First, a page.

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July 01, 2007
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July 01, 2007




Page: 3/42

Home > 2007 Issues > July 01, 2007

Editorial
Hindu is a bad word in secular India

THE parleys preceding the selection of the presidential nominee have proved Hindus are the new untouchables under the UPA regime. The Left parties are fanatically anti-Hindu. Sonia Gandhi?s most preferred choice for the presidency was Home Minister Shivraj Patil. The Left rejected him outright on the specious ground that he was allegedly soft on Hindutva. Quizzed for a more specific charge, a CPI leader said as Lok Sabha Speaker Patil was soft to the BJP opposition. Only a paranoid mind could think so absurd.

Dr Karan Singh?s lament was more touching. He went to the CPM headquarters and other Left leaders canvassing support for his candidature, since for long he entertained such ambitions and in the Congress party he was a serious contender. At the end of the day, he discovered that being a Hindu, that too a practicing one, was a major disqualification under the present dispensation. He complained, ?I hear it was the Left which vetoed me. I speak about Vedanta and that bugged the Left.? This comment came on a day UNESCO recognised Rig Veda as a World Heritage.

The Communists are not religious but they are parochial. Remember the raucous they created in the Lok Sabha when the DMK minister T.R. Balu announced the setting-up of a marine institute in Chennai? They proposed the name of Pranab Mukherjee because of their love for the fellow Bengali.

In the name of woman empowerment they projected the candidature of Pratibha Patil and buttressed her secular credentials citing her opposition to the Rajasthan Freedom of Religion Bill, which sought to put some checks on the evangelical activities of the church. Perhaps this was the main point that went in her favour in Congress president Sonia Gandhi?s estimation.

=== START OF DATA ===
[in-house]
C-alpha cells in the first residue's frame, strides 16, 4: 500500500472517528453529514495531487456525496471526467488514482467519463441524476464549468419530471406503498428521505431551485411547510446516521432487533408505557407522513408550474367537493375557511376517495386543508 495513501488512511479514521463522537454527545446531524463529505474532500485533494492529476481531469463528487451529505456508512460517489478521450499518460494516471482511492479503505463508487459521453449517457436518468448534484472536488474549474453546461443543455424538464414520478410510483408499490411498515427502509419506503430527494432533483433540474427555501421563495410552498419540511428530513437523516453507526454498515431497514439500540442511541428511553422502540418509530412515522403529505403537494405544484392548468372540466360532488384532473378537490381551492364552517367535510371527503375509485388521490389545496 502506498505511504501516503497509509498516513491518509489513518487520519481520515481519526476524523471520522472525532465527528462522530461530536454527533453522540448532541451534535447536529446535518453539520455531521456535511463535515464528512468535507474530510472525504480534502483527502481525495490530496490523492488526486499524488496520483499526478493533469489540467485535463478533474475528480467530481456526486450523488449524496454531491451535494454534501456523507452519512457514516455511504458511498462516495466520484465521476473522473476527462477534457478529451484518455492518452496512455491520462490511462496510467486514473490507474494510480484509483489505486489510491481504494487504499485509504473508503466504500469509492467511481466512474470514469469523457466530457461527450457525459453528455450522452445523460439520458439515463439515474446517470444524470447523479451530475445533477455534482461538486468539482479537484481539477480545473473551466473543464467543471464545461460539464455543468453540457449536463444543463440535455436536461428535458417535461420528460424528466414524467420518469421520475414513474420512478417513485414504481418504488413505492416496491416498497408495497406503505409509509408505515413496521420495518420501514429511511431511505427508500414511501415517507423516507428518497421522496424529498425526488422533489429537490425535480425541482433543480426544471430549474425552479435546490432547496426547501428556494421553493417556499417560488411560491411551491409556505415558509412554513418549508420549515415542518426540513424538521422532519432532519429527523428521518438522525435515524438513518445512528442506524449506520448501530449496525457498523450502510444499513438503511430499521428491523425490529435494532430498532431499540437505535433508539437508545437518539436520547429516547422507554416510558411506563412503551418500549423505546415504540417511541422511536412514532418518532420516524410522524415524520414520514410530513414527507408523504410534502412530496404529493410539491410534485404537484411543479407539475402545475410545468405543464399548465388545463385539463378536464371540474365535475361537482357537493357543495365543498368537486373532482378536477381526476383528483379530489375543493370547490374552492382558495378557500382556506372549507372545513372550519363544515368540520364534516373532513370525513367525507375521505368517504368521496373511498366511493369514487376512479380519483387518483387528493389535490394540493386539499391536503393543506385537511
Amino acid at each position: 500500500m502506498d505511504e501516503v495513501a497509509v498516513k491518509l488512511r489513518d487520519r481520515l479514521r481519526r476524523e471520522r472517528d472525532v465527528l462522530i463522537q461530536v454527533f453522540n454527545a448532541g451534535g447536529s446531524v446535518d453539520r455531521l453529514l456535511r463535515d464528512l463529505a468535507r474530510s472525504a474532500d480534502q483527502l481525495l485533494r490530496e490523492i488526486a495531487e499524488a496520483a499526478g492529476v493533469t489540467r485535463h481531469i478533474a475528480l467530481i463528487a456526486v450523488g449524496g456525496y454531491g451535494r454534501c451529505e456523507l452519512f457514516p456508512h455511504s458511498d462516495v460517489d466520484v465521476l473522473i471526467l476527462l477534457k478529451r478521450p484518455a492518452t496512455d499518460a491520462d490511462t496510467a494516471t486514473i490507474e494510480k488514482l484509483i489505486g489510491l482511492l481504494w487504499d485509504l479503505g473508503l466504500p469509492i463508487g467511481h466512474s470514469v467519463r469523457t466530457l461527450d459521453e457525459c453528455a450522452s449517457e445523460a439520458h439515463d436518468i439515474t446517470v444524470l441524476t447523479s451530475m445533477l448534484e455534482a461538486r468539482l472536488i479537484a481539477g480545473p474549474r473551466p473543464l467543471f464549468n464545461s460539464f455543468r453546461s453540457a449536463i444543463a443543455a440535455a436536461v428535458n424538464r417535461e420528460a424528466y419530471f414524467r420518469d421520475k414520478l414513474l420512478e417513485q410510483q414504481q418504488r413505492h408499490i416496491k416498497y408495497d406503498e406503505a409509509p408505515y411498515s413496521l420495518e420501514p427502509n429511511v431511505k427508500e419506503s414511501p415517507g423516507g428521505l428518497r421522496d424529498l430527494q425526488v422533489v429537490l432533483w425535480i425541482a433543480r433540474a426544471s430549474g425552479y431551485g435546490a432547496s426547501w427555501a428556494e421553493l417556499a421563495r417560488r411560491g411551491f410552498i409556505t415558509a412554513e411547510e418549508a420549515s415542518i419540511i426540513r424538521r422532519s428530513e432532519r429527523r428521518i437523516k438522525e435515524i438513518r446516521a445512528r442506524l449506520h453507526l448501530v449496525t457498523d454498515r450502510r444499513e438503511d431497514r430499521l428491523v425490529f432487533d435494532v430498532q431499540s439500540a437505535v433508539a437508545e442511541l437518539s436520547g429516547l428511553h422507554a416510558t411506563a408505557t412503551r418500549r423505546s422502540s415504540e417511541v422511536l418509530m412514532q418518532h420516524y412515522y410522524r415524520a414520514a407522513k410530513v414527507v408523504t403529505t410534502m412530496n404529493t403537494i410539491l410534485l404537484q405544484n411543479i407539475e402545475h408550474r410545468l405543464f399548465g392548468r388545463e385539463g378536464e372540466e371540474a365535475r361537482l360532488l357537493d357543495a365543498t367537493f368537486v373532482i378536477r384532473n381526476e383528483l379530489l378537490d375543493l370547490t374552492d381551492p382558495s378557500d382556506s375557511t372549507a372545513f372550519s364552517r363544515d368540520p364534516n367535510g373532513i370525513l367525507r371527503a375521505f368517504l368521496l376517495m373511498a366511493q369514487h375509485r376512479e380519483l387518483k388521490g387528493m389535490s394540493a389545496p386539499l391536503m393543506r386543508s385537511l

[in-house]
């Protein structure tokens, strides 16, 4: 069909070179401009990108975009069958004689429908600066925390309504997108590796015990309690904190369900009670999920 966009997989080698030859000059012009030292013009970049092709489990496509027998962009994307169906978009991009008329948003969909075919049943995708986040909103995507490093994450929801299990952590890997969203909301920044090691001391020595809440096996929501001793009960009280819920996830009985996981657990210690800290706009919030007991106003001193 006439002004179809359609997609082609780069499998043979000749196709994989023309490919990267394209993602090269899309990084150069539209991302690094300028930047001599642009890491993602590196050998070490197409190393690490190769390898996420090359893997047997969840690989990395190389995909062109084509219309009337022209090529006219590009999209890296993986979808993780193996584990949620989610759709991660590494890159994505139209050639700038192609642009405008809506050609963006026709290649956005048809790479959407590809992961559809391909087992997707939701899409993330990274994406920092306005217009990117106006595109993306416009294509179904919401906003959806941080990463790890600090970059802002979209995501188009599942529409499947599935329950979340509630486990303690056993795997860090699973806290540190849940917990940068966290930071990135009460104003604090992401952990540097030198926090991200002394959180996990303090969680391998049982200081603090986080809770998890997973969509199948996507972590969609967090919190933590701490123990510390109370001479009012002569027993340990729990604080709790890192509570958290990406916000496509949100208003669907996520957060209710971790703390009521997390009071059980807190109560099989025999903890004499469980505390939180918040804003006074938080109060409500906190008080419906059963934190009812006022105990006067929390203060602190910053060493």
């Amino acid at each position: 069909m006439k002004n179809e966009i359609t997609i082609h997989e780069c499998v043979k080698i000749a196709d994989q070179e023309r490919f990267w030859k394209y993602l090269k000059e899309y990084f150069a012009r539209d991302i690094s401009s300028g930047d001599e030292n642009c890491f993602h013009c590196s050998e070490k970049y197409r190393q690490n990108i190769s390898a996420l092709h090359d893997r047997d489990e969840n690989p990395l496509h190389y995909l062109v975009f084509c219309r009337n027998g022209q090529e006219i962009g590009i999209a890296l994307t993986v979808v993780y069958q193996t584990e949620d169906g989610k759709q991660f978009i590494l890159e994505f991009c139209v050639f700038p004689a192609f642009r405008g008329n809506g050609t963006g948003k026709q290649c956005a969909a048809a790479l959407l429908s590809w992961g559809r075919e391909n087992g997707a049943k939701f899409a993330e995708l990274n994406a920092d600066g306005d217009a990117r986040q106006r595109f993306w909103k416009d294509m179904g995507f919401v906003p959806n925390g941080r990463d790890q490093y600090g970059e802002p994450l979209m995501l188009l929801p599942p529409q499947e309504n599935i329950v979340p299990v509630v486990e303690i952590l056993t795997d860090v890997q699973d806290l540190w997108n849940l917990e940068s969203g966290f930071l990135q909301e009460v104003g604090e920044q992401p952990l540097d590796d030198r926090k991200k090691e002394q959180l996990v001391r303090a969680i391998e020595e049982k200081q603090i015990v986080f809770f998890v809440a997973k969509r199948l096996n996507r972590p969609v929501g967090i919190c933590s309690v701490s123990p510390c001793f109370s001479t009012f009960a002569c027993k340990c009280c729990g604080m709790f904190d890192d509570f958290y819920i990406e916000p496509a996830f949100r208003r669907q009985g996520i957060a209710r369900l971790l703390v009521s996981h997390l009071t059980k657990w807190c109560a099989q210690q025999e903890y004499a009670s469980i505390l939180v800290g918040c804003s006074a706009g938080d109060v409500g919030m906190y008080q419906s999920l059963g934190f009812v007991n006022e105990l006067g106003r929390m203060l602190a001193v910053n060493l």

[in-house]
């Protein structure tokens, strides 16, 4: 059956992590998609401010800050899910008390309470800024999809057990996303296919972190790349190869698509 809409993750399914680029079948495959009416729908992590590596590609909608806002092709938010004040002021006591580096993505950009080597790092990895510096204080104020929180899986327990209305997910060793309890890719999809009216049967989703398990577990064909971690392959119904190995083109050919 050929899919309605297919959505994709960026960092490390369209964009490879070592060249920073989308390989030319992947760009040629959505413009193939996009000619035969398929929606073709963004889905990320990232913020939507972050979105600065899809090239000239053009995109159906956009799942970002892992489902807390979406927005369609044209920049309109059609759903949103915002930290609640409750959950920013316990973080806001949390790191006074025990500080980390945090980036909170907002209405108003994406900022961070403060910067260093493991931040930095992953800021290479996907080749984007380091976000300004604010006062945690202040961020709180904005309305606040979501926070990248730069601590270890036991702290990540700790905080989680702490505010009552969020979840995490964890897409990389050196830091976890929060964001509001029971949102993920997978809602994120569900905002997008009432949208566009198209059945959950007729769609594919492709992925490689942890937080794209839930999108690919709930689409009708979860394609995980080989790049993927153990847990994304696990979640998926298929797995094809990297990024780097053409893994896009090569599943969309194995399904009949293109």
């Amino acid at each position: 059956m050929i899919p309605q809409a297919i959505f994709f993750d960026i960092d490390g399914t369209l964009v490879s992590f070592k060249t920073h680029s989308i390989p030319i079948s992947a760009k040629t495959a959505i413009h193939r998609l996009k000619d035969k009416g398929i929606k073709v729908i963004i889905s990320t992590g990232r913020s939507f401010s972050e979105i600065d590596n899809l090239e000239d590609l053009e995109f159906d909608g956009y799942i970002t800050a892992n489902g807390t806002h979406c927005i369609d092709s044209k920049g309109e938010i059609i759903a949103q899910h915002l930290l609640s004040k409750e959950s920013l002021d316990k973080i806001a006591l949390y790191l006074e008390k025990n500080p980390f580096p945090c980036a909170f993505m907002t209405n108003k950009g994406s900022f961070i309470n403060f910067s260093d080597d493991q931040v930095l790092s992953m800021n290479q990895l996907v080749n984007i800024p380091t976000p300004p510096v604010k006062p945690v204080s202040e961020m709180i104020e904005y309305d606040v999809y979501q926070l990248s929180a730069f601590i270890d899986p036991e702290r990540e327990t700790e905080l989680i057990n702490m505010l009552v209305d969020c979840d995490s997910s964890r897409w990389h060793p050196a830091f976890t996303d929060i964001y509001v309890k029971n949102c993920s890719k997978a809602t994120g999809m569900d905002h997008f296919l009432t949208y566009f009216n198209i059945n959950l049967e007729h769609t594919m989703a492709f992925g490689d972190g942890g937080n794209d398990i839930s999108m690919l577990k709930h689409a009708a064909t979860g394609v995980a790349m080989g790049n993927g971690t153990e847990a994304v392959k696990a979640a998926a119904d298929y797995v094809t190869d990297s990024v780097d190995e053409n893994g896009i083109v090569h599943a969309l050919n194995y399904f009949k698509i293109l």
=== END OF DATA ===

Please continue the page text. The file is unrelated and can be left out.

But within a day of her nomination the Left which enthusiastically paraded her as the new symbol of emancipation started denouncing her from a purely communal angle. Pratibha Patil, attending a function in Udaipur to mark the 467th birth anniversary of Maharana Pratap said: ?Women have always been respected in Indian culture. The purdah system was introduced to protect them from the Muslim invaders??

This statement was described as an affront to the Muslims and the Left and their inhouse historians started dishing out half-baked theories on the existence of purdah in India even before the Muslim invasion. Even the Muslim clergy jumped into the fray to protect purdah and the parties who were celebrating women emancipation immediately started parroting the virtues of the veil and its historic and religious sanctity to protect womanhood. In the brouhaha they even forgot that Pratibha Patil?s remarks had nothing to do with the veil that Muslim women wear.

They finally pressurised their honourable presidential candidate to ?apologise and retract?. This she refused, instead issued a clarification.

Their enthusiasm and commitment to protect Muslim interest knows no bound even if they sound and behave lunatic. Equally eloquent is their silence on the issue of the controversial Dalit Christian quota introduced in the Delhi University?s St. Stephens College, though it was unconstitutional and the college is entirely run on government grant. That is a different story and we will deal with it later.

Political parties in India are particularly allergic to the Hindu tag. It is fine to be Muslim, Christian, Bengali, Maharashtrian or woman. All honourable and politically correct sobriquets. But to have a Hindu identity is the undoing in Indian politics. Why is it that the Indian politician is so single mindedly anti-Hindu? Why is it that Hindu sentiments are routinely trampled upon in the public space though Hindus constitute more than 85 per cent of the population in the country? It is often the Hindu politicians who systematically undermine Hindu interests in the name of secular politics. The BJP is perhaps the only party that is not ashamed of Hindu antecedents.

Secular distortion has reached a stage in India that even people like Shivraj Patil, Dr Karan Singh and Pratibha Patil have to prove again and again that they are not all that rooted in the religion into which they were born. Secularism has not known such distortion anywhere else in the world.




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